Part of the fascination with superheroes lies in the fact that they satisfy juvenile fantasies about doing great exploits. What child has never imagined doing some heroic deed that impresses the world—or, at least, family and friends? That so many little boys have flirted with the idea of becoming policemen, or firemen, or cowboys when they grow up is symptomatic of this fact. But that desire is not limited to little boys. Although we may cease wanting to become policemen, we want to become rich or powerful; we want to grab the headlines. But that natural desire is rooted in a carnal wish to exalt self. A. B. Simpson has observed that God “is not wanting great men, but He is wanting men who will dare to prove the greatness of their God.” George Mueller exemplified that sort of person: he became renowned, not because he sought greatness, but because He determined to glorify God by relying on Him alone to supply his needs and the needs of the hundreds of orphans that he sheltered, fed, and clothed.
The Bible is replete with examples of people who longed to be important or impressive in the eyes of others. They are the likes of Jezebel, King Nebuchadnezzar, and Haman, people who scarred the earth with their misbegotten desires, destroyed kingdoms, and wrecked lives. Satan epitomized those desires when he revolted against God: “I will ascend to heaven; I will raise my throne above the stars of God, and I will sit on the mount of assembly in the recesses of the north. I will ascend above the heights of the clouds; I will make myself like the Most High” (Isa. 14:13, 14). His arrogant ambition cost him everything. Those who seek greatness may actually acquire some measure of temporal recognition. They may make the front page of the newspaper, cause Twitter to explode, and even grab a few pages in history books. But their fame is illusory and their gains ephemeral.
On the other hand, we find men like Joseph, an alien slave in Egypt, who saved an empire because he trusted in and exalted his God, refusing to take any personal credit for his ability to foresee future events or to interpret dreams. Instead, he dared to prove the greatness of his God. And we have a woman like Jael, a housewife and certainly not a glory hound, who took great and courageous action to kill Sisera, the general of the army of Jabin, king of Hazor. God’s immediate summary of her selfless deed was that “God subdued on that day Jabin the king of Canaan” (Jud. 4:23). Nevertheless, she is later praised in song by Deborah and Barak (Jud. 5:24-27). And Daniel. Like Joseph, an alien slave captured as the spoils of war, he rose to prominence because he “made up his mind that he would not defile himself” (Dan. 1:8). He would honor God at any cost. He did so . . . and it cost him greatly, but God greatly used Daniel and honored him as well. Then there’s Jonathan, who with his armor bearer killed twenty Philistines. Simpson’s remark is wonderfully exemplified in Jonathan’s testimony: “perhaps the Lord will work for us; for the Lord is not restrained to save by many or by few” (I Sam. 14:6). Such self-effacement absolutely counters the attitude of those who wish to be thought great. Jonathan placed himself in the hand of God, wholly submitting himself to God’s will and His use.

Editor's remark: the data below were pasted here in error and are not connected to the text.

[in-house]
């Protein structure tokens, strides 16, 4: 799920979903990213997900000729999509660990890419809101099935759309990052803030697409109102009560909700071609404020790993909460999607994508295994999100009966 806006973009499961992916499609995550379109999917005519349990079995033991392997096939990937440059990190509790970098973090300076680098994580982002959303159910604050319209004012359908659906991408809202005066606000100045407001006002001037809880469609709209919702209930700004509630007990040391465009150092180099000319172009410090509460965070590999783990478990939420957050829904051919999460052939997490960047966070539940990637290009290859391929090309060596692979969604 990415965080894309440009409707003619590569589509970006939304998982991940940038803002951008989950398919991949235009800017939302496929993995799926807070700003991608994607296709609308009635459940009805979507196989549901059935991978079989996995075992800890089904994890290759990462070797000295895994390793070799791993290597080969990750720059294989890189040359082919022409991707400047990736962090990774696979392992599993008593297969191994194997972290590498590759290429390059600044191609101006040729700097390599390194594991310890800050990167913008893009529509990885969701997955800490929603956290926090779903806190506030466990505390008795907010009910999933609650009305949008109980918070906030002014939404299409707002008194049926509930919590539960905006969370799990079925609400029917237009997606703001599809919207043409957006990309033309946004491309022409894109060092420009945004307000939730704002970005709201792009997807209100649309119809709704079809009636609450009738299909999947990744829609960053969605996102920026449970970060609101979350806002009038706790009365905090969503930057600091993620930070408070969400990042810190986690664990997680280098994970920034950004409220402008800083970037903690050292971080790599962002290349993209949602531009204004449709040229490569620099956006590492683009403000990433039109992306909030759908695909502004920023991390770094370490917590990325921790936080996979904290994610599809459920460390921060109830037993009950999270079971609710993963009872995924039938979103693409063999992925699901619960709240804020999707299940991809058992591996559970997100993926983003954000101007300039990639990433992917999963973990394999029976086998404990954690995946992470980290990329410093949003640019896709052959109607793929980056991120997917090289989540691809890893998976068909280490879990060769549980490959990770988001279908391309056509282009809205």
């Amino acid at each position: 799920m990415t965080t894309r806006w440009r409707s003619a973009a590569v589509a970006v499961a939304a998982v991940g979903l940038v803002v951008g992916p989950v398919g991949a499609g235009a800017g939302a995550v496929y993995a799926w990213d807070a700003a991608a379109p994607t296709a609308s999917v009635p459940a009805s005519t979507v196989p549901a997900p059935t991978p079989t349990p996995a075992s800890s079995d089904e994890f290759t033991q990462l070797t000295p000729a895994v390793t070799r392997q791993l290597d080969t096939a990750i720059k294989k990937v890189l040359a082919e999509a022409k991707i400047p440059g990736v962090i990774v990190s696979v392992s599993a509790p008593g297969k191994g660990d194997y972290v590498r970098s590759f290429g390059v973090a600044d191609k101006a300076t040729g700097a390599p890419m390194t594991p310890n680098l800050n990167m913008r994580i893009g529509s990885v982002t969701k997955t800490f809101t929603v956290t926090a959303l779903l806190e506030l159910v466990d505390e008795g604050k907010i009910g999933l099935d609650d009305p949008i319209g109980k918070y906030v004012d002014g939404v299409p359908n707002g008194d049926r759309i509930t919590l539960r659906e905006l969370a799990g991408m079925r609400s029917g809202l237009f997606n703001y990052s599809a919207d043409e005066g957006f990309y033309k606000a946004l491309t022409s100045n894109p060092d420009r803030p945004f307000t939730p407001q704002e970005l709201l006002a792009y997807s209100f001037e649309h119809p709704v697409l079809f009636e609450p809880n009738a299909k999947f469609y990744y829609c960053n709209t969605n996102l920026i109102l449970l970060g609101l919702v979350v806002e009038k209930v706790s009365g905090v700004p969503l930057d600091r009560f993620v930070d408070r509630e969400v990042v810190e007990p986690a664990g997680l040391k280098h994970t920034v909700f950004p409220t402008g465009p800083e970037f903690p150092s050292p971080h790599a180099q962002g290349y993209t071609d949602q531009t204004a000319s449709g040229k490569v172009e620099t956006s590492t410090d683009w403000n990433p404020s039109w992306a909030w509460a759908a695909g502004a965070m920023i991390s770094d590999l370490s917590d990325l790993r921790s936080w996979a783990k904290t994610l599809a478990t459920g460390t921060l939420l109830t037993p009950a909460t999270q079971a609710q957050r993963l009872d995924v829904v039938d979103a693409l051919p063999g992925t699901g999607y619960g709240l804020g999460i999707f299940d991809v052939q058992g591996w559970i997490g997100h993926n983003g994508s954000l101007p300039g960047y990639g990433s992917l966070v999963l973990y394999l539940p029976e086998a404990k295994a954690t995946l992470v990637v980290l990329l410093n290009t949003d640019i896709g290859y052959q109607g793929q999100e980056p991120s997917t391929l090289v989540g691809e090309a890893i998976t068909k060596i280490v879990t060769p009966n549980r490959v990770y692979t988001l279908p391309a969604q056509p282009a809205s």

“My soul exalts the Lord” were Mary’s words in response to the angel Gabriel’s announcement that she would bear the Messiah (Lk. 1:46). Her words encapsulate the spirit and character of those the Lord chooses to greatly use. He does not use men who seek their own greatness, nor does He need people who are great in themselves. But those who rest in Him, rely on Him, and desire that their lives would magnify the Lord, those who desire that the greatness of their God and Savior might be demonstrated through their lives—those God uses in exceptional ways to make known His greatness. In some cases, as in the case of Jael, that greatness is demonstrated in the privacy of our homes. Or in the case of Mary, although the conception was miraculous, the miracle was entirely invisible. But God is so powerful, that He can take the otherwise ordinary act of motherhood—a woman bearing and raising a child—and use it to the salvation of countless people. Mary did not seek fame or fortune, she sought to glorify the Lord, “for such people the Father seeks to be His worshipers” (John 4:23). Will you dare to prove God’s greatness by yielding to His will for you?
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